This day must have felt like something of a personal celebration for Herman. Just a little over a year before, his wholesale liquor license had been issued and he had begun bottling beer, ale, and other beverages. [15] The Maennerchor members had chosen him as vice president in March, [16] and having obtained his saloon license in May, [17] he now ran the Bayside Hotel, which sat two hundred feet from the steamboat slip at the foot of Broad Street. Herman had placed himself in the thick of Keyport’s business and social life. Seventeen years ago, the sixteen-year-old German immigrant who probably didn’t speak English had stepped off the boat; [18] he now ranked among Keyport’s notable businessmen and social leaders.



1. U.S. Naval Observatory, Astronomical Applications Department, Sun or Moon Rise/Set Table for One Year ( accessed 23 March 2019).

2. “Great Day for Keyport!,” Keyport (New Jersey) Weekly, 25 October 1890, p. 3, col. 3; image, ( : accessed 14 February 2019).

3. Ibid.

4. Ibid.

5. By-Laws of Raritan Guard: Company G, Third Regiment, N.G.N.J.: First Organized at Keyport October 8th, 1861, as Company B, 4thRegiment, N. J. S. M., Admitted into N. J. R. C., as Company E, 3D Regiment, July 6, 1866; Admitted Into National Guard June, 1869 (Keyport, New Jersey: Keyport Weekly Book and Job Printing House, [n.d.]), 4; Monmouth County Historical Association, Freehold.

6. “Great Day for Keyport!,” p. 3.

7. Ibid.

8. “List of Members of Keyport H. & L. Co. No 1 of Keyport – N.J.,” 8 April 1890, Monmouth County Clerk Series 200, Exempt Firemen Series, 1871–2018, Box 6; Monmouth County Archives, Manalapan, New Jersey.

9. “Great Day for Keyport!,” p. 3.

10. Ibid. For pictures of a chemical engine, see Fire Truck World – Antique Fire-fighting Equipment Photography ( accessed 16 March 2019), path 19thCentury > 1885 to 1899 > page 4 > 1890 Phoenix Fire Dept. Chemical Engine (11 images).

11. 1880 U.S. census, Monmouth County, New Jersey, population schedule, Raritan township, enumeration district (ED) 120, p. 26 (penned), sheet 413 C, dwelling 260, family 292, Herman O. "Bouer"; ( accessed 17 March 2019). Also, Monmouth County Directory for 1875, Containing the Names of the Inhabitants of Freehold, Keyport, Matawan, Long Branch and Red Bank: Together With a Business Directory of the Principal Towns of Monmouth County, and Much Other Useful Miscellaneous Information (Freehold, New Jersey: J. H. Lant, Publisher, 1875), 53; “U.S. City Directories, 1822–1995,” ( accessed 17 March 2019), path New Jersey > Monmouth County > 1875 > Monmouth County Directory, 1875 > image 69 of 146. Also, W. Andrew Boyd, Boyd's Directory of Red Bank, Freehold, Keyport, Etc. 1889–90: And a Complete Business Directory (Washington, D.C. : W. Andrew Boyd, 1889), 125; Monmouth County Historical Association, Freehold, New Jersey. Also, "Crisp Local Brevities: A Compound of News and Pointers," Keyport (New Jersey) Enterprise, 3 March 1888, p. 1, col. 3; image, ( : accessed 17 August 2018). Also, "Captain H. O. Bauer Buys the Pavilion," Keyport (New Jersey) Weekly, 14 December 1906, p. 1, col. 3; image, ( : accessed 20 July 2018). Also, "Obituary: Herman O. Bauer," Keyport (New Jersey) Weekly, 15 March 1912, p. 8, col. 3; image, ( : accessed 21 July 2018. Also, "Local Items," Keyport (New Jersey) Enterprise, 8 June 1889, p. 3, col. 3; ( : accessed 21 July 2018).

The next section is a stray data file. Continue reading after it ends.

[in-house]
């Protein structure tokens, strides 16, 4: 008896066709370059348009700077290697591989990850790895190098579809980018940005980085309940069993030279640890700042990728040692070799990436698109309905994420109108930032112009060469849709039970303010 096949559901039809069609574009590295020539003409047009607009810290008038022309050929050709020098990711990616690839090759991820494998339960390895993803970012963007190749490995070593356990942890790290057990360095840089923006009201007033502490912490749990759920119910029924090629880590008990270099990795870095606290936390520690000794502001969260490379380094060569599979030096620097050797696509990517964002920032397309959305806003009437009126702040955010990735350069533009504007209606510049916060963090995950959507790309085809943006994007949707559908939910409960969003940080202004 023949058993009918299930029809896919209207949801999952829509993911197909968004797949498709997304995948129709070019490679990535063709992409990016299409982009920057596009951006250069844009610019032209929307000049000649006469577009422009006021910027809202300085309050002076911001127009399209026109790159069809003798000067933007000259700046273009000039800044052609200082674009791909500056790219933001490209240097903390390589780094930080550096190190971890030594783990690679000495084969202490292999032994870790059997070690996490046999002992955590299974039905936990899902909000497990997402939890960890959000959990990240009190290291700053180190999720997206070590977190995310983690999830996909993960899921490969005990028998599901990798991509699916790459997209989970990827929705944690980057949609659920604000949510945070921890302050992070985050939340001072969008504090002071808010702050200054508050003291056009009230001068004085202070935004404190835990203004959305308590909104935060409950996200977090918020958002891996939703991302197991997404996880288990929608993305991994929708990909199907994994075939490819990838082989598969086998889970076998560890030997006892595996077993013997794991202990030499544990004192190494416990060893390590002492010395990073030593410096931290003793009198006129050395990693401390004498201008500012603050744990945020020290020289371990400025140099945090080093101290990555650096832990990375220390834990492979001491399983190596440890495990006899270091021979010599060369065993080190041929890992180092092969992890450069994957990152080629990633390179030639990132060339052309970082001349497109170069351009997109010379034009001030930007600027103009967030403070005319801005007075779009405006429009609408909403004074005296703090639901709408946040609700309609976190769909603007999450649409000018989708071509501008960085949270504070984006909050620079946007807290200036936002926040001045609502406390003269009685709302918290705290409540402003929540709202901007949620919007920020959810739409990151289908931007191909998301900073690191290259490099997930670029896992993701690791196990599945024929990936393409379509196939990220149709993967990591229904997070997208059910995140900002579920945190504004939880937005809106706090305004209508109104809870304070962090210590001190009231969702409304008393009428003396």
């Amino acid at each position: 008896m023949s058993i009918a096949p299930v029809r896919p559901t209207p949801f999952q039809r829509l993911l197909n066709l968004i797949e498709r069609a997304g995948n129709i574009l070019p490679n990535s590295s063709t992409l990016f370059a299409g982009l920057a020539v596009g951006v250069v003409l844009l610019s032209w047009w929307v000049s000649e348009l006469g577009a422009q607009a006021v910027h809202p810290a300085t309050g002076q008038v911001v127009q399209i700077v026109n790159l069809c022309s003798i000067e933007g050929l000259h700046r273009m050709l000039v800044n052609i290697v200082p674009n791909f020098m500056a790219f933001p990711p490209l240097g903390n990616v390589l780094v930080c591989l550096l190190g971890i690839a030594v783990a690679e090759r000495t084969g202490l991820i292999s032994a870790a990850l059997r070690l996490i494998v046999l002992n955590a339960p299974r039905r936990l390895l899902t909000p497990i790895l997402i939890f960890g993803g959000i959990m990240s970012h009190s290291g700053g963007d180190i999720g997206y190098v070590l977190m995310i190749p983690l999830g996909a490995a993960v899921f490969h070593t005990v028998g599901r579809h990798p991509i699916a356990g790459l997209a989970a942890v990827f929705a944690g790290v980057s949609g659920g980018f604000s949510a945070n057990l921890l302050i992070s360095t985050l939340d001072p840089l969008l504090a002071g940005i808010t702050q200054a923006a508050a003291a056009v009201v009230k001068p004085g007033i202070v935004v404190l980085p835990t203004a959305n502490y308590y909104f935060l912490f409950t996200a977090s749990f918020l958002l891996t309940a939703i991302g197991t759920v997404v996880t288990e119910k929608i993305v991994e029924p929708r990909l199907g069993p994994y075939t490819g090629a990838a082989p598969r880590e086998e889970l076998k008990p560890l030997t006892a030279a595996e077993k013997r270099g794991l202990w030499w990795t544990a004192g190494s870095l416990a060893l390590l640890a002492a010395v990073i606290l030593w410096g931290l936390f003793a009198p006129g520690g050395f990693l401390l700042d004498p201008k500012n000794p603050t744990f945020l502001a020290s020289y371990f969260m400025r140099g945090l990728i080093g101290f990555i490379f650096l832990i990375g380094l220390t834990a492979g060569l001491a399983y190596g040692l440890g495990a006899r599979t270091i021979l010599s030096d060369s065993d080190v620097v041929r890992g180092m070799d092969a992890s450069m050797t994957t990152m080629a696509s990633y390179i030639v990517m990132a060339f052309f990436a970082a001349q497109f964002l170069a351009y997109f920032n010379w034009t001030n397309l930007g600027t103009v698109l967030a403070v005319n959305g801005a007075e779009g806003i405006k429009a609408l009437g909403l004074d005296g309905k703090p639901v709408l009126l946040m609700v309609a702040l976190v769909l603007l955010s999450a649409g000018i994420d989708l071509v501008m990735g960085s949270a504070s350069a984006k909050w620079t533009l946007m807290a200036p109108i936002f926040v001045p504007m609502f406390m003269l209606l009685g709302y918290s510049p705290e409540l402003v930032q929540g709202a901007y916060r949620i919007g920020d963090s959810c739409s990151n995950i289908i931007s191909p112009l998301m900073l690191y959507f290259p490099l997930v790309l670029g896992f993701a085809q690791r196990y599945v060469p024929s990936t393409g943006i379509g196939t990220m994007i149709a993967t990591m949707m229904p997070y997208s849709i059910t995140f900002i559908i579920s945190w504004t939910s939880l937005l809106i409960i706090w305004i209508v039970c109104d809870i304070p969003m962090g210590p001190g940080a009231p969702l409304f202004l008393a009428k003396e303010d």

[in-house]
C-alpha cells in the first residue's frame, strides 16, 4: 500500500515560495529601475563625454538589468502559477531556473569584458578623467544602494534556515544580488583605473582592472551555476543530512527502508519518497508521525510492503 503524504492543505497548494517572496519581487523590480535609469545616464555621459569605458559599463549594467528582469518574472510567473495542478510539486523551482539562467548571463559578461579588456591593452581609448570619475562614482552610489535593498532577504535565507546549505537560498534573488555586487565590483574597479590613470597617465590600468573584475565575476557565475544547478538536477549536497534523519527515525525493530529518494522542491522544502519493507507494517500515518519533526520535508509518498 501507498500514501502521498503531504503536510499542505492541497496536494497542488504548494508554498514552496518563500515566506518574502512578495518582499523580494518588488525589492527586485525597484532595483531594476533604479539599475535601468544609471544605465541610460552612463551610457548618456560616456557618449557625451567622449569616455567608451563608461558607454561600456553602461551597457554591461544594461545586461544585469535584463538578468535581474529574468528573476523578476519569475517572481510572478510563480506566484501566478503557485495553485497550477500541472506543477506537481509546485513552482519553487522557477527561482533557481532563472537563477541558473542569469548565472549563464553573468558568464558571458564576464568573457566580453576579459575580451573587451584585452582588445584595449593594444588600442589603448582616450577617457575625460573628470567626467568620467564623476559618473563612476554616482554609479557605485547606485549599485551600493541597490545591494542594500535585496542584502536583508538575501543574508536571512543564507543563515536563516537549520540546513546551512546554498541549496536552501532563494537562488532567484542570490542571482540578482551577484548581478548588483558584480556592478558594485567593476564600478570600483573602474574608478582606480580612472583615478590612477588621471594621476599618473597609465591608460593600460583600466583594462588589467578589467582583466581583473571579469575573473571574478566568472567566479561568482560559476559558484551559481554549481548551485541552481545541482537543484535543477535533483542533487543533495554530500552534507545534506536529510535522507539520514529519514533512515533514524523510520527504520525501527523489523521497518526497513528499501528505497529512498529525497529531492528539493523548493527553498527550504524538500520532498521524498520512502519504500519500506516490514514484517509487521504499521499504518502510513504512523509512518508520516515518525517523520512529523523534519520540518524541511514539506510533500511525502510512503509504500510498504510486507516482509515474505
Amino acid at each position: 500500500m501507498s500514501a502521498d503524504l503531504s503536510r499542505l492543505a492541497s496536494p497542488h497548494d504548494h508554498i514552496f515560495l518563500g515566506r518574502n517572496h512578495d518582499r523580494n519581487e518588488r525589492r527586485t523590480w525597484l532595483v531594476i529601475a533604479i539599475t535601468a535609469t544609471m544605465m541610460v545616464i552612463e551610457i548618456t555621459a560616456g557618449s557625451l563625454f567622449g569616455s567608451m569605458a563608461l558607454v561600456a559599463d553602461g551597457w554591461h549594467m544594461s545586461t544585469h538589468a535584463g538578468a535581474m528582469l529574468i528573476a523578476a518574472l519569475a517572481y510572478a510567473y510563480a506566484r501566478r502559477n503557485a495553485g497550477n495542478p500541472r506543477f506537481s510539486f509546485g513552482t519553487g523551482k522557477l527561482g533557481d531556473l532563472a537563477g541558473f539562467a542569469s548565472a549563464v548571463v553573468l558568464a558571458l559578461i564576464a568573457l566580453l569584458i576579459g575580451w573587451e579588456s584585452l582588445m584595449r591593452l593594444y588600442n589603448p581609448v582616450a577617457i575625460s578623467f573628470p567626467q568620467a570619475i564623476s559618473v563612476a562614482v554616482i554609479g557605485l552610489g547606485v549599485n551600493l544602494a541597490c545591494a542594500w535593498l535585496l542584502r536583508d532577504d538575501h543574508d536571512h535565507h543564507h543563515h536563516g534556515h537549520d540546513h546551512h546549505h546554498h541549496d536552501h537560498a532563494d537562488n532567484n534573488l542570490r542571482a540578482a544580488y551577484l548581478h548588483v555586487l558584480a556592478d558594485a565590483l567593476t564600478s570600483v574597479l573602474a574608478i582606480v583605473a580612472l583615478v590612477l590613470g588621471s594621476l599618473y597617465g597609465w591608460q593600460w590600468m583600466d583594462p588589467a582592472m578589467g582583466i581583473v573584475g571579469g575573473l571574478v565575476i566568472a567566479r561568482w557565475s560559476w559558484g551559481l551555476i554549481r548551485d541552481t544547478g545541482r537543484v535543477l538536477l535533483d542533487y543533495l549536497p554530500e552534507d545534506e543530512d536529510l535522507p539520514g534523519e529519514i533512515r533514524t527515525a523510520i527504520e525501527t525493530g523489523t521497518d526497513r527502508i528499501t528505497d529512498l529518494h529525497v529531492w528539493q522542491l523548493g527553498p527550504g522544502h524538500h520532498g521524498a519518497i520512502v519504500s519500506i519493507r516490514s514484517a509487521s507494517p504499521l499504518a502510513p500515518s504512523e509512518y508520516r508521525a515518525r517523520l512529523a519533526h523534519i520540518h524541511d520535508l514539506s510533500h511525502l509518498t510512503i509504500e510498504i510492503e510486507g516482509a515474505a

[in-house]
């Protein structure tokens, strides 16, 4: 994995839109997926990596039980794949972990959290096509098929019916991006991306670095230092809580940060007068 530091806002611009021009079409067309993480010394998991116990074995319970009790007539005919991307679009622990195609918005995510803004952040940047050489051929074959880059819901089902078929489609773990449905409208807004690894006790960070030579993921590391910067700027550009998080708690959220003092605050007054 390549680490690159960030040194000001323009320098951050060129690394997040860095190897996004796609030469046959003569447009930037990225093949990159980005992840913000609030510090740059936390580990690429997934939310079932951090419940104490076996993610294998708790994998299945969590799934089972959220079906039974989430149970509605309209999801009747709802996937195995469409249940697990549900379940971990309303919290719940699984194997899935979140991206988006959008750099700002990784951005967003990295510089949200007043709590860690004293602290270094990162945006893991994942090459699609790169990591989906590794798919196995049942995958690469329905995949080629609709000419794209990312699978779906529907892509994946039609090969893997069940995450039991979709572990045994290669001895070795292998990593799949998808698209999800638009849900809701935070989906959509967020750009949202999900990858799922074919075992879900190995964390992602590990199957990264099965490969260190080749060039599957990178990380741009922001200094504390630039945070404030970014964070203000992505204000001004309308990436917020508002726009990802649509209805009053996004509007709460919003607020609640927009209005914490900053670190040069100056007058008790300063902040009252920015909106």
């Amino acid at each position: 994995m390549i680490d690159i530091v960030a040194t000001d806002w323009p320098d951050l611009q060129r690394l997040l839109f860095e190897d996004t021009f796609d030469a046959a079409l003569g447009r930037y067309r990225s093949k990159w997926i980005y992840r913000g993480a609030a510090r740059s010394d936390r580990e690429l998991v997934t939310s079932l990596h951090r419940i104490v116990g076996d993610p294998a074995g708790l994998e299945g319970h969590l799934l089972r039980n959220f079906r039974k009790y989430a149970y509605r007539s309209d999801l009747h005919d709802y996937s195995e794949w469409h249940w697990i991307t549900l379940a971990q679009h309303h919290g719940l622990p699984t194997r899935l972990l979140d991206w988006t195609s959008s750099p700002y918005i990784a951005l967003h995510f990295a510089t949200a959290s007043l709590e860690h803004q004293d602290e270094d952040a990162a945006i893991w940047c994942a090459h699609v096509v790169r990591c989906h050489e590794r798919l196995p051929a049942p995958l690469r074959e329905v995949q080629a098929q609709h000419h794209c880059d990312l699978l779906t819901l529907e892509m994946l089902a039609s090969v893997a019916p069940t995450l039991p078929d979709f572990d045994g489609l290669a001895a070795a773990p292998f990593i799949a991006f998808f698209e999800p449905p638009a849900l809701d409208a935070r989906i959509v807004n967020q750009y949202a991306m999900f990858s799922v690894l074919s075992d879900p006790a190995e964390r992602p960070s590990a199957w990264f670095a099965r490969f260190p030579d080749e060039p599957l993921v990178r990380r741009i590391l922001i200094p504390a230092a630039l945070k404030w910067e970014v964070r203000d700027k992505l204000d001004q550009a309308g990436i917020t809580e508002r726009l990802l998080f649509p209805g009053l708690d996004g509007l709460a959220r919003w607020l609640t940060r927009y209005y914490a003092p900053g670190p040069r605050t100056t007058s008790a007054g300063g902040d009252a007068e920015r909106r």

12. Report of the Adjutant-General, of the State of New Jersey, for the Year Ending October 31st, 1899 (Somerville, New Jersey: The Unionist-Gazette Association, State Printers, 1900), 168; Google Books ( accessed 23 March 2019.

13. “Maennerchor Officers,” Keyport (New Jersey) Weekly, 8 March 1890, p. 3, col. 4; image, ( accessed 24 October 2018).

14. “Great Day for Keyport!,” p. 3.

15. “Local Items,” Keyport (New Jersey) Enterprise, 8 June 1889, p. 3, col. 3; image, ( accessed 21 July 2018).

16. "Maennerchor Officers," Keyport (New Jersey) Weekly, 8 March 1890, p. 3, col. 4; image, ( : accessed 24 October 2018).

17. "Wall Township," Red Bank (New Jersey) Register, 7 May 1890, p. 1, col. 4; image, "Red Bank Register Newspaper Archives," ( : accessed 24 October 2018); Middletown Township Public Library, Middletown, New Jersey. Also, Town of Keyport, New Jersey, Wholesale Liquor Application, H. O. Bauer, 28 May 1890; County Clerk Record Series #400, Tavern Applications, 1736–1919, Monmouth County Archives, Freehold, New Jersey.

18. "New York Passenger Lists, 1820–1891," database with images, FamilySearch ( : accessed 3 January 2018); path 356–22 Apr 1872–3 May 1872 > image 440 of 506; citing National Archives and Records Administration (NARA) microfilm publication M237, roll 356. Also, "U.S. Passport Applications, 1795–1905," ( : accessed 12 January 2018), entry for Herman Bauer, no. 22011, 25 November [18]90; citing NARA microfilm publication Passport Applications, 1795–1905, roll 361.


This article copyright Ann D. Watson 2019. All rights reserved.